efficacy of hand hygiene preparations in reduction of bacteria
Efficacy of Hand Hygiene Preparations in Reduction of Bacteria




Antimicrobial soap

Plain Soap

Alcohol-based handrub


alcohol based preparations
Rapid and effective antimicrobial action

Improved skin condition

More accessible than sinks

Cannot be used if hands are visibly soiled

Store away from high temperatures or flames

Hand softeners and glove powders may “build-up”

Alcohol-based Preparations



special hand hygiene considerations
Special Hand Hygiene Considerations
  • Use hand lotions to prevent skin dryness
  • Consider compatibility of hand care products with gloves (e.g., mineral oils and petroleum bases may cause early glove failure)
  • Keep fingernails short
  • Avoid artificial nails
  • Avoid hand jewelry that may tear gloves
personal protective equipment43
Personal Protective Equipment
  • A major component of Standard Precautions
  • Protects the skin and mucous membranes from exposure to infectious materials in spray or spatter
  • Should be removed when leaving treatment areas
masks protective eyewear face shields
Masks, Protective Eyewear, Face Shields
  • Wear a surgical mask and either eye protection with solid side shields or a face shield to protect mucous membranes of the eyes, nose, and mouth
  • Change masks between patients
  • Clean reusable face protection between patients; if visibly soiled, clean and disinfect
protective clothing
Protective Clothing
  • Wear gowns, lab coats, or uniforms that cover skin and personal clothing likely to become soiled with blood, saliva, or infectious material
  • Change if visibly soiled
  • Remove all barriers before leaving the work area
  • Minimize the risk of health care personnel acquiring infections from patients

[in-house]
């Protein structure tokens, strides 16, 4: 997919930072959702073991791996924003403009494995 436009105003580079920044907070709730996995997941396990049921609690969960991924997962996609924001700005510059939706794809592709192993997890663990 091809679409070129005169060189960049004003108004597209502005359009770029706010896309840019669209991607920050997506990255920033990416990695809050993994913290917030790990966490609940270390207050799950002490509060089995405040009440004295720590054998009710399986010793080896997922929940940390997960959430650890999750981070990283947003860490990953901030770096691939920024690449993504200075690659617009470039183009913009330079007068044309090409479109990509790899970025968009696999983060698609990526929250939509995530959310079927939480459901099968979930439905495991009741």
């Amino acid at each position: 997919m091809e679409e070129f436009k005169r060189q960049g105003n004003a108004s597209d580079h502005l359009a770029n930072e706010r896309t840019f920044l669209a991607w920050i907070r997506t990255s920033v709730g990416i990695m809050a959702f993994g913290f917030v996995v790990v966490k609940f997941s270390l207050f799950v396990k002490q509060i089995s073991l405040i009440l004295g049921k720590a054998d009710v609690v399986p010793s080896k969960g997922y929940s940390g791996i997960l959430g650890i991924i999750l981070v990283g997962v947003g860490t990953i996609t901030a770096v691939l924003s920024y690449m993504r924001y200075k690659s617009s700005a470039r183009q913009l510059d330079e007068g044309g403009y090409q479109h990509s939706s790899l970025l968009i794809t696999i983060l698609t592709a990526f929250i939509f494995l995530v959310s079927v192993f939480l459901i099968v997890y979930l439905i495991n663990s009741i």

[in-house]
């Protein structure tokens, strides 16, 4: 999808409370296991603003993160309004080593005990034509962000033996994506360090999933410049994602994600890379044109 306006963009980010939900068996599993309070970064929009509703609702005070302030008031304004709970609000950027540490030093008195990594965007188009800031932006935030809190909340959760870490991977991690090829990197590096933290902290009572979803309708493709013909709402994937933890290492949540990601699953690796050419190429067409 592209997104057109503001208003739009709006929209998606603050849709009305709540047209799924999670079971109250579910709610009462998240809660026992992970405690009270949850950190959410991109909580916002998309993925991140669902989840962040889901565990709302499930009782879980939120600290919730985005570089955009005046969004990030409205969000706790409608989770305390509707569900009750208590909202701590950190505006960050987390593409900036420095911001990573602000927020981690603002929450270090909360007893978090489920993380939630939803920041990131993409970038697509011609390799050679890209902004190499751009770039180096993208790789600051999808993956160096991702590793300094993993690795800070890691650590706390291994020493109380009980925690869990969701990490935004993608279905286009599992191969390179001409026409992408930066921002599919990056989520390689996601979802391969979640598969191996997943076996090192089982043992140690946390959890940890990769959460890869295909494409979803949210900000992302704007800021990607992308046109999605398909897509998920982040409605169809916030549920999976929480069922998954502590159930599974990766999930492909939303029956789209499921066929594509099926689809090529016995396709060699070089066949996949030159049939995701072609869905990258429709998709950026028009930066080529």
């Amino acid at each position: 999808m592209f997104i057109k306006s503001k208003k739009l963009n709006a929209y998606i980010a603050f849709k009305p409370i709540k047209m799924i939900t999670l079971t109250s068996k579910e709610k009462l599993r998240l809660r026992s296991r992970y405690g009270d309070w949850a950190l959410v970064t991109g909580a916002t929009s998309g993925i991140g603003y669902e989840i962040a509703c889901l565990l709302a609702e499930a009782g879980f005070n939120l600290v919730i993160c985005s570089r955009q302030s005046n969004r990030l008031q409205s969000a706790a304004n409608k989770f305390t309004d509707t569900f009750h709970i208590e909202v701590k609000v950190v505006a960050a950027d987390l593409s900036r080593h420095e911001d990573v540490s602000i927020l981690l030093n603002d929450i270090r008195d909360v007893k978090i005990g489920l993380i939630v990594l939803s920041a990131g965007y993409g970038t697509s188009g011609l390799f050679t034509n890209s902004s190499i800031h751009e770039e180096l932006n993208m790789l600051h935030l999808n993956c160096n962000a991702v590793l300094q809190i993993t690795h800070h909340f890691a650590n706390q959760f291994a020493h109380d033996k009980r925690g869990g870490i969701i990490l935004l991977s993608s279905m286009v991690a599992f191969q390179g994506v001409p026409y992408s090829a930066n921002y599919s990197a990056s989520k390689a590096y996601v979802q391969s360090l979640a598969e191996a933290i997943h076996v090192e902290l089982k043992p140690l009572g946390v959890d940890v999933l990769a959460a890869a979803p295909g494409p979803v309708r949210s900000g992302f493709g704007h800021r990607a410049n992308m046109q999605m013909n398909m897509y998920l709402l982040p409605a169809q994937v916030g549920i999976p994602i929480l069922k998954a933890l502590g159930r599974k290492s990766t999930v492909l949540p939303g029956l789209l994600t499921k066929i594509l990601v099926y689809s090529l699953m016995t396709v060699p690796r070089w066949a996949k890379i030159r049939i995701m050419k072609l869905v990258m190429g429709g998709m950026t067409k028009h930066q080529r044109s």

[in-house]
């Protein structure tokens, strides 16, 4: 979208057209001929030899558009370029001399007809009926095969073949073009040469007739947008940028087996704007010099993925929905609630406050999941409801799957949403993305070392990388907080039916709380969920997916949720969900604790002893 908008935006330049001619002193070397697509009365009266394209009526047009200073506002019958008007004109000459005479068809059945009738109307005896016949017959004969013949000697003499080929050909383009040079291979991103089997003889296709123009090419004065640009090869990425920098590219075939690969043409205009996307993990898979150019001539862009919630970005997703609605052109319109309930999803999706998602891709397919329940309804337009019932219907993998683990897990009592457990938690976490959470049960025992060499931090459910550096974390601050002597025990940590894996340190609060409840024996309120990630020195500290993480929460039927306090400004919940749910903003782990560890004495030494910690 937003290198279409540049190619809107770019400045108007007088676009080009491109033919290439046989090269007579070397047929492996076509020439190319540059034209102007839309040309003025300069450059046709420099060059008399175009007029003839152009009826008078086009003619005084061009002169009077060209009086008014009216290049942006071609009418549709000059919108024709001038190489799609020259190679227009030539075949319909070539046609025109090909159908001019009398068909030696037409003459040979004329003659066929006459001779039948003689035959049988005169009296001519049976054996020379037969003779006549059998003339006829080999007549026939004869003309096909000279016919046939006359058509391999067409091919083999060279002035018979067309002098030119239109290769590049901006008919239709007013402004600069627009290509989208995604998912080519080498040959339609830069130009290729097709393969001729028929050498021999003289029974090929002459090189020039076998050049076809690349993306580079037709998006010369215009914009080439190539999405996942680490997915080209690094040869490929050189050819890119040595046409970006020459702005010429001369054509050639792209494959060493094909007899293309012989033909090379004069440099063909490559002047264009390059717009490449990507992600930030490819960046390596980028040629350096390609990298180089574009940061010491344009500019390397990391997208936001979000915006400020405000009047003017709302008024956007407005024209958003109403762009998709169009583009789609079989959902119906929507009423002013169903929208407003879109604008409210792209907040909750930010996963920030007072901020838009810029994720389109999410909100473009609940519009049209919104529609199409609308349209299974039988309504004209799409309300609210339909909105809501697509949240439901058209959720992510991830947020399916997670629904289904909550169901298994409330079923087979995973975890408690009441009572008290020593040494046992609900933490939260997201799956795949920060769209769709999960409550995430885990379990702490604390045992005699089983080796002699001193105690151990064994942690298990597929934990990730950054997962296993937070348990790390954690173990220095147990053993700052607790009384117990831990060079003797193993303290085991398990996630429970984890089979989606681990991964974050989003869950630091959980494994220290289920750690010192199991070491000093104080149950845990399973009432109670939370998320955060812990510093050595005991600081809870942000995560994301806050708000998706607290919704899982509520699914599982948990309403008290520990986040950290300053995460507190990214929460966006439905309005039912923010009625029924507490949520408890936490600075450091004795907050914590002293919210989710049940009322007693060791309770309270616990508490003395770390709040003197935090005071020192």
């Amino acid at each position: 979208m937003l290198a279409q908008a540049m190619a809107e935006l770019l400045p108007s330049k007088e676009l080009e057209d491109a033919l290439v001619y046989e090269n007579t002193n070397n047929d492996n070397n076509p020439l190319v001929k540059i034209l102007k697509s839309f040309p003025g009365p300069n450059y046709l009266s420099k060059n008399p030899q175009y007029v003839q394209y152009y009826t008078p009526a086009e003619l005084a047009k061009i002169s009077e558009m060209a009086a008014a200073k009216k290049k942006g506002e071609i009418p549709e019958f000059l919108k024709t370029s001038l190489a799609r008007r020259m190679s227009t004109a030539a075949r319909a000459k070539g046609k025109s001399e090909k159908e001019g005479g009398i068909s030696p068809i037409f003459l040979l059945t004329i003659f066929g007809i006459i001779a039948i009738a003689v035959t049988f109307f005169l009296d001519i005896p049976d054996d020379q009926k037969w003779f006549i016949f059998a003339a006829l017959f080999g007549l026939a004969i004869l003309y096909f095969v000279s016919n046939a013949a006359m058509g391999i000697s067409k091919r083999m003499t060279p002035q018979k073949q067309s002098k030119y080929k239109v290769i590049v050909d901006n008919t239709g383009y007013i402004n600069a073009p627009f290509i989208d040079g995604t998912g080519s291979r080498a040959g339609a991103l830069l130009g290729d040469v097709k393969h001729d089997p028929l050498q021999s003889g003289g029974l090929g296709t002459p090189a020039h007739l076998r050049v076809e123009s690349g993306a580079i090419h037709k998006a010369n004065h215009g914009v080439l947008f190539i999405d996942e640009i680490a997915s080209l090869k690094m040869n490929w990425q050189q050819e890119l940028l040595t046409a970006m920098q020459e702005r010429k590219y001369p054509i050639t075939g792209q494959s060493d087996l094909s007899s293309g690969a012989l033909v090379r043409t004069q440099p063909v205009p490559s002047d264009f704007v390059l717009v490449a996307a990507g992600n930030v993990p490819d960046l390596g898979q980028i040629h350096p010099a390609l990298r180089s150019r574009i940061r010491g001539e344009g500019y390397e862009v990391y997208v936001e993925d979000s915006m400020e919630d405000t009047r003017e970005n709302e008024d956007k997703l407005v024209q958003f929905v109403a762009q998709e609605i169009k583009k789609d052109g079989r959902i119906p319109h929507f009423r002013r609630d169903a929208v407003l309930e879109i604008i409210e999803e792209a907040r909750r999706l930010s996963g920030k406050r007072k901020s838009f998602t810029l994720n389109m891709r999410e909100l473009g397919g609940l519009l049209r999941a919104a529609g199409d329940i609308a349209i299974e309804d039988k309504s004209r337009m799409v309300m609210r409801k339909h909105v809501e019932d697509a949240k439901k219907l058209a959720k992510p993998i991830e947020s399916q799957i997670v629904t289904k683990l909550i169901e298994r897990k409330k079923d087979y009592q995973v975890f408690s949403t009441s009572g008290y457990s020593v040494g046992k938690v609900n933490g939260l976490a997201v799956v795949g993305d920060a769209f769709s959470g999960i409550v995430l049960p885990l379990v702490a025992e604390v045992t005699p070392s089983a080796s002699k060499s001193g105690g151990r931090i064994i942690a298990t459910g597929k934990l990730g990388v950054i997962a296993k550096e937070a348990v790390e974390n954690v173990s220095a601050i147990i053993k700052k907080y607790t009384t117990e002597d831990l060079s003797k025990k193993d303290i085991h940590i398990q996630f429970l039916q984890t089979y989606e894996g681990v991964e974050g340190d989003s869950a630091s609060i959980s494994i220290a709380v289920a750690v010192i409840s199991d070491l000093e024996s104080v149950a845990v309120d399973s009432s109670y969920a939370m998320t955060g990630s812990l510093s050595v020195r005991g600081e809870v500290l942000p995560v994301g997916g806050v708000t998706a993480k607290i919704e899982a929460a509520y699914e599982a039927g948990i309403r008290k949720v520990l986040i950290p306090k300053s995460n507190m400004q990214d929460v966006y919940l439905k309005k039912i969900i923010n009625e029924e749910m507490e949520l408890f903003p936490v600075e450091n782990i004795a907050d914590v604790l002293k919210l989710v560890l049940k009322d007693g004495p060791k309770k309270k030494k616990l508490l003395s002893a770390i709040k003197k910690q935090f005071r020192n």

• Prevent microbial flora from being transmitted from health care personnel to patients
  • Reduce contamination of the hands of health care personnel by microbial flora that can be transmitted from one patient to another
  • Are not a substitute for handwashing!
recommendations for gloving
Recommendations for Gloving
  • Wear gloves when contact with blood, saliva, and mucous membranes is possible
  • Remove gloves after patient care
  • Wear a new pair of gloves for each patient
recommendations for gloving48
Recommendations for Gloving

Remove gloves that

are torn, cut or punctured

Do not wash, disinfect

or sterilize gloves for reuse

latex allergy
Latex Allergy
  • Type I hypersensitivity to natural rubber latex proteins
  • Reactions may include nose, eye, and skin reactions
  • More serious reactions may include respiratory distress–rarely shock or death
contact dermatitis
Contact Dermatitis
  • Irritant contact dermatitis
    • Not an allergy
    • Dry, itchy, irritated areas
  • Allergic contact dermatitis
    • Type IV delayed hypersensitivity
    • May result from allergy to chemicals used in glove manufacturing
general recommendations contact dermatitis and latex allergy
General RecommendationsContact Dermatitis and Latex Allergy
  • Educate DHCP about reactions associated with frequent hand hygiene and glove use
  • Get a medical diagnosis
  • Screen patients for latex allergy
  • Ensure a latex-safe environment
  • Have latex-free kits available (dental and emergency)
critical instruments
Critical Instruments
  • Penetrate mucous membranes or contact bone, the bloodstream, or other normally sterile tissues (of the mouth)